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The War on Russia’s Doorstep: The Reaction of Russians to the Cross-Border Attacks

Russians’ Attitudes
Jun 23, 2023
10 min



Open Minds Institute explored the attitudes of Russians toward the hot topic of the recent cross-border attacks in the Belgorod, Bryansk, and Kursk regions. We asked about their version of the situation and the goals the coordinators of the raids may hold.

The survey also contained questions about the attitudes toward Ukrainians and their authorities, the war against Ukraine, and the agents & agencies able to protect Russian border regions.


Executive Summary


  • In 70.9% of the responses, the cross-border raids were in some form perceived as attacks on Russia’s frontline regions or the country as a whole, and harm to civilians. This means that more than two-thirds of respondents have some awareness of the situation in Russia’s regions bordering Ukraine.

  • The majority of respondents perceive the armed incursions and bombings in Russia's border areas as attempts to unsettle Russians. Many suggest that Ukraine and the West aim to incite chaos and civil conflict in Russia. Less than 10% believe these raids aim to annex territories and dismantle Russia.

  • 78.61% of respondents view the events unfolding in Russia's regions bordering Ukraine as a serious threat to local residents, with just over 5% considering the threat as minor. 65.67% predict the continuation of the attacks while slightly a quarter remains uncertain.

  • Emotional responses to the events are primarily characterized by sadness and fear rather than anger. This suggests a more passive reaction to the cross-border attacks rather than an active or confrontational one. The sentiment towards the Ukrainian authorities is mainly negative and tinged with anger. In contrast, feelings towards Ukrainians are more sorrowful, e.g. it leads to passivity.

  • Russians trust the protection of their country to both their security forces and the illegal Wagner Private Military Company (PMC). The perception of the Wagner PMC as a supplementary security force suggests that the public may see the state's monopoly on violence as weakening.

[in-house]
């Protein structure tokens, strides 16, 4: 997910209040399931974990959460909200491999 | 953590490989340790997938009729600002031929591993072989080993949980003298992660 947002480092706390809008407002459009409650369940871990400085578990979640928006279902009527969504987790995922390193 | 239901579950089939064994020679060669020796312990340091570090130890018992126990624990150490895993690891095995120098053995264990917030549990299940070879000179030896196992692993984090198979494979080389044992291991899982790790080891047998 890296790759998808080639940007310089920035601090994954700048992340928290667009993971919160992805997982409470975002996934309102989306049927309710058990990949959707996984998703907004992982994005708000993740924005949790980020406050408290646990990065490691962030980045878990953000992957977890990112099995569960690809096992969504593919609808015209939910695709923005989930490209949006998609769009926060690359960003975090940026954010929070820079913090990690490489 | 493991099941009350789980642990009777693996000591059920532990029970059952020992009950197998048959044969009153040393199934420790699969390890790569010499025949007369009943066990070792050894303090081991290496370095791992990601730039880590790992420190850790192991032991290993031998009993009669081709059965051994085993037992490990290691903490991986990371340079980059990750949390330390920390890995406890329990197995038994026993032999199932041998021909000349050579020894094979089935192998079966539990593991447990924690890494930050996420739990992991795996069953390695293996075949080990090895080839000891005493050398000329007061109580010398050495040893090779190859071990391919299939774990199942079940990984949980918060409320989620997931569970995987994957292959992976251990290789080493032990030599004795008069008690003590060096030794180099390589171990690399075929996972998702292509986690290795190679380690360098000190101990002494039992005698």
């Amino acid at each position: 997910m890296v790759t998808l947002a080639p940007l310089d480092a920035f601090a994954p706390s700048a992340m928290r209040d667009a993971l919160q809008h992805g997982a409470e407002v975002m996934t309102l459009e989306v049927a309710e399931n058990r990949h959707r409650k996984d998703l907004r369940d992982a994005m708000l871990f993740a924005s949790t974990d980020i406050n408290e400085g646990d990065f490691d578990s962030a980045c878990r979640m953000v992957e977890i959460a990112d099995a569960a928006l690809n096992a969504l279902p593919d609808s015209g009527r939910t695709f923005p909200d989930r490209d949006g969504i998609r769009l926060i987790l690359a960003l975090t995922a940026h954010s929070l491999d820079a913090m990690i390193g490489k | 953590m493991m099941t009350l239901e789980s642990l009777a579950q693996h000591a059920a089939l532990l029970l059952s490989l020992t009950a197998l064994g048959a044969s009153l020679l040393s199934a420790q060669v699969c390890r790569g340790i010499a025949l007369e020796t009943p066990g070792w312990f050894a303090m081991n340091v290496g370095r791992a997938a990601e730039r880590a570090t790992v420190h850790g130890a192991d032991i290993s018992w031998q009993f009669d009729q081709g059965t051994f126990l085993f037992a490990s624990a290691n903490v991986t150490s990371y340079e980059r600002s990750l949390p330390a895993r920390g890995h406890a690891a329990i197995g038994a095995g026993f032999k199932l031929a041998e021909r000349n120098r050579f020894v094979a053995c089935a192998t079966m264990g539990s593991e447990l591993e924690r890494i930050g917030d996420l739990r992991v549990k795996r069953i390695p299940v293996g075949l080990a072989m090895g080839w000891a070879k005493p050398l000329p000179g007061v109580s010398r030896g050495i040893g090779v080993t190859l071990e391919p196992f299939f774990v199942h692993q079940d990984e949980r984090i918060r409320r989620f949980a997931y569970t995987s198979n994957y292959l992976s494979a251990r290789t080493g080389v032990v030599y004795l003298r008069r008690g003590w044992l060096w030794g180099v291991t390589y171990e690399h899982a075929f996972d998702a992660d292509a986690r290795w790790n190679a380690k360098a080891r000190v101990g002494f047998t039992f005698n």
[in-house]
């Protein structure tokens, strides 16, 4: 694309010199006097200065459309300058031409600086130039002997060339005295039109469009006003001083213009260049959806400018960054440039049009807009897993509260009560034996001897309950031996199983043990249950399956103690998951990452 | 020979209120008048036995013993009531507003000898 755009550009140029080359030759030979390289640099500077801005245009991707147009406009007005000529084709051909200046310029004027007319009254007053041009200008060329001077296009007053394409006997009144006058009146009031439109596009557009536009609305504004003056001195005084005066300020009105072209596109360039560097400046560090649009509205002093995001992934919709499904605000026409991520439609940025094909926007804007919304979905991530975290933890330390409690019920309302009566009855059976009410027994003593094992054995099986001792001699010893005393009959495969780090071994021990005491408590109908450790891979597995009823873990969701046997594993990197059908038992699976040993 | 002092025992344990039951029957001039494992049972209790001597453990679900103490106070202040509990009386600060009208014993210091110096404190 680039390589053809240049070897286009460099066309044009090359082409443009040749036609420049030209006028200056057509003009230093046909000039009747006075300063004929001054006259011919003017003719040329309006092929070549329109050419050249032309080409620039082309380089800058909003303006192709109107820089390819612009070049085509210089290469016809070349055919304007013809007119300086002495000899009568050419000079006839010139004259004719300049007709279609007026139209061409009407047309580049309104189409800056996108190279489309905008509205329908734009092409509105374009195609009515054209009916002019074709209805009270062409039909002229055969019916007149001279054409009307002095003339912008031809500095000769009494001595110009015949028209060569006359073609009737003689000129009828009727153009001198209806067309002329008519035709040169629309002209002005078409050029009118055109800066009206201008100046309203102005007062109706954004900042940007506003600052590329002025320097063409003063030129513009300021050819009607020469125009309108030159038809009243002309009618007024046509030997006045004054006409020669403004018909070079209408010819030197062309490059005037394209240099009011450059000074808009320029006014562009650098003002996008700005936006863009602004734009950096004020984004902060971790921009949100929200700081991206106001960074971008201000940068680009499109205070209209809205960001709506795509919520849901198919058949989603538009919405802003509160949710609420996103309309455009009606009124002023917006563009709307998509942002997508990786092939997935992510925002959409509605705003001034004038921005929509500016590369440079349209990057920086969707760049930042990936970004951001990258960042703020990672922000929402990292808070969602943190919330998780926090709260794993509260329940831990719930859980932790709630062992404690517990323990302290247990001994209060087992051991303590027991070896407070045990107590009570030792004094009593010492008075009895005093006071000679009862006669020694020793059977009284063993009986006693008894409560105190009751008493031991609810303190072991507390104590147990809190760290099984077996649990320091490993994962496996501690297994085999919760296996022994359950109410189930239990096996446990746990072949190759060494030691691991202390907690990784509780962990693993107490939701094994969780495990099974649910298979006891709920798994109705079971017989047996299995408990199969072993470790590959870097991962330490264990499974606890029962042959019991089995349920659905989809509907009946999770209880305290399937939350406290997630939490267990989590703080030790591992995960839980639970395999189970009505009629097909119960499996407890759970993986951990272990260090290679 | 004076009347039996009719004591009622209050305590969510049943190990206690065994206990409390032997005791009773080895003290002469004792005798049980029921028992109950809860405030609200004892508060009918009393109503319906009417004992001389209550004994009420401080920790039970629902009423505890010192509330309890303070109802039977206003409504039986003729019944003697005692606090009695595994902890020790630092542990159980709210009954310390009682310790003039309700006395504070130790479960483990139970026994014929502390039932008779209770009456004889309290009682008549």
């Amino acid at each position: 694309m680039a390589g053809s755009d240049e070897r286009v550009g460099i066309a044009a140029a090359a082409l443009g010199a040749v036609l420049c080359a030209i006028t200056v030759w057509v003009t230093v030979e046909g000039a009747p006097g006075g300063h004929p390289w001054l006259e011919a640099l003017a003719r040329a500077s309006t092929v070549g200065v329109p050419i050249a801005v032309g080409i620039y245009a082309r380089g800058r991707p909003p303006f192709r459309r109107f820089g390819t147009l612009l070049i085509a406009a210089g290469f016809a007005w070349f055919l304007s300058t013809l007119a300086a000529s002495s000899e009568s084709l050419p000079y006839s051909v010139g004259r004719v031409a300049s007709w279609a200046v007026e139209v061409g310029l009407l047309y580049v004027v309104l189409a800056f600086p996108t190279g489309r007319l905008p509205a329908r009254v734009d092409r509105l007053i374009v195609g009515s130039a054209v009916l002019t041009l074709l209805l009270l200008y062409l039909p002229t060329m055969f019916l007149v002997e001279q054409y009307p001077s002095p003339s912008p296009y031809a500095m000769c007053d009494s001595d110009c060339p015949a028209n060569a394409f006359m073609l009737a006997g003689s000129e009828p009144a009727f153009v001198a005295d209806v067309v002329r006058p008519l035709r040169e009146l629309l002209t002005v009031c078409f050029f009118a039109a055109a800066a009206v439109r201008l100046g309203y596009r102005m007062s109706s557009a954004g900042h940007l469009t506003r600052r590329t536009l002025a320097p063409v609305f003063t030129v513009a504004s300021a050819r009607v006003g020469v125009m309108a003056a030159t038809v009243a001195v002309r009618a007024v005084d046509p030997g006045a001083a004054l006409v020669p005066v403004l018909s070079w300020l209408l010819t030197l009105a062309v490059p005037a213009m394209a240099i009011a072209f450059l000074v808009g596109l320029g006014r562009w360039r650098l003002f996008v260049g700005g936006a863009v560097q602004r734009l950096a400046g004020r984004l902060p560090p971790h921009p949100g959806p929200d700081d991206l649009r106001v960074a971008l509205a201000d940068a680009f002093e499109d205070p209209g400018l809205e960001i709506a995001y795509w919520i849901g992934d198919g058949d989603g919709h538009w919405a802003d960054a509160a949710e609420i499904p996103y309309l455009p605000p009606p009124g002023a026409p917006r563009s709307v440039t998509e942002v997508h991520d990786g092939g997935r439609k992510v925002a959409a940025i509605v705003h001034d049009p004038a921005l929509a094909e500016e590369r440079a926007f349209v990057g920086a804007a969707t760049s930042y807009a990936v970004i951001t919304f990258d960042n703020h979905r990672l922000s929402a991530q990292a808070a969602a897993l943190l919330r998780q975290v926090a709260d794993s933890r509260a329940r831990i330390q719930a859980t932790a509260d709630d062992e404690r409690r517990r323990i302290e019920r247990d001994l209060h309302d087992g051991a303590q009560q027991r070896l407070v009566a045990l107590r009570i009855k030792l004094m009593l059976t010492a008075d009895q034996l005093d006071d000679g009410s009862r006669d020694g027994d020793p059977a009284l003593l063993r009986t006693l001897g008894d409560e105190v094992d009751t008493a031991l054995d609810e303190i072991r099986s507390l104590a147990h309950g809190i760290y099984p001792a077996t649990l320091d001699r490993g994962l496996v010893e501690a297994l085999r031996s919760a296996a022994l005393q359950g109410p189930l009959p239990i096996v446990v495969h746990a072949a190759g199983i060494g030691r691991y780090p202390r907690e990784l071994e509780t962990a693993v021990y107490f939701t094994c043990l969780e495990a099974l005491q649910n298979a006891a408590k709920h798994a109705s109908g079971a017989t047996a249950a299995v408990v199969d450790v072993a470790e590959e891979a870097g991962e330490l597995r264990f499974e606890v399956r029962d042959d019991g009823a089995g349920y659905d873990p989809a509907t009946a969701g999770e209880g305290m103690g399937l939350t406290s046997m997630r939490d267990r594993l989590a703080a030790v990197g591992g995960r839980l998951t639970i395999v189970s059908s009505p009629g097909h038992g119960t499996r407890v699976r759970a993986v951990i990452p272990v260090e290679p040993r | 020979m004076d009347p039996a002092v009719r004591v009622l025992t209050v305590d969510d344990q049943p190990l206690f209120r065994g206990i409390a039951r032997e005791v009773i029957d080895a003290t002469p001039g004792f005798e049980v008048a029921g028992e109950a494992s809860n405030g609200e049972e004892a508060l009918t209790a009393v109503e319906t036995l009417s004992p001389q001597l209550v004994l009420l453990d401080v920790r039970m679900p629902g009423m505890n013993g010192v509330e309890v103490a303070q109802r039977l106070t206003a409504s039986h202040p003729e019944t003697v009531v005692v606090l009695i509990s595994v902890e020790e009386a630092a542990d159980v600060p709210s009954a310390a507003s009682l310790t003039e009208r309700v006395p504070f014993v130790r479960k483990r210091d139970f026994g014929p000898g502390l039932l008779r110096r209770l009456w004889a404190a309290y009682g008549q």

• Some respondents believe escalating conflict with Ukraine can protect Russia while an almost equal number think this increases the risk. About 40% favor peace negotiations to reduce the probability of new attacks, whereas 16% disagree and 44% are uncertain. The majority believe warfare with NATO would increase the risk to Russia. This gives the idea that despite the preferences for peace, Russians are uncertain about how to end the raids on their territory.





Respondents were recruited online. ‍The data were collected on June 6.

The sample was stratified by sex and age (equal age and sex groups 18-30, 31-44, 45-60 years). The data was cleaned, and the analysis excluded people who did not answer all the questions. The final sample comprised 1005 respondents, 512 women, and 493 men. The mean age of the respondents is 36.67, the standard deviation is 11.63. The sample included residents of all federal districts of Russia.



The online poll involved posing both closed and open-ended questions regarding recent events in Russia's frontline regions and the objectives the coordinators of attacks intended to achieve. The categorization of respondents' answers to open-ended questions and the tallying of the frequency of these categories was accomplished using GPT-4 AI technology. In the analysis of the study data, we employed percentage analysis, Pierson correlation, and McDonald's omega coefficient (ω) to check the mutual consistency of some questions.


Key Findings


What exactly is going on in Russia’s frontline regions?

Participants responded to an open-ended question asking their perspective on the current events in theRussia’s frontline regions. The goal was to gauge Russians' awareness level about attacks on their territory.

Their answers were divided as follows (the total percentage exceeds 100 slightly, as respondents had the option to indicate multiple significant events in their viewpoint):

What have you heard about the latest events in Russia's regions bordering on Ukraine?

  1. Shelling and attacks in Belgorod and other regions of Russia: 65.26% of mentions. Examples include "Ukraine bombards border regions," "Incidents in Shebekino," and "Ukrainian army terrorizes the Belgorod region through shelling;"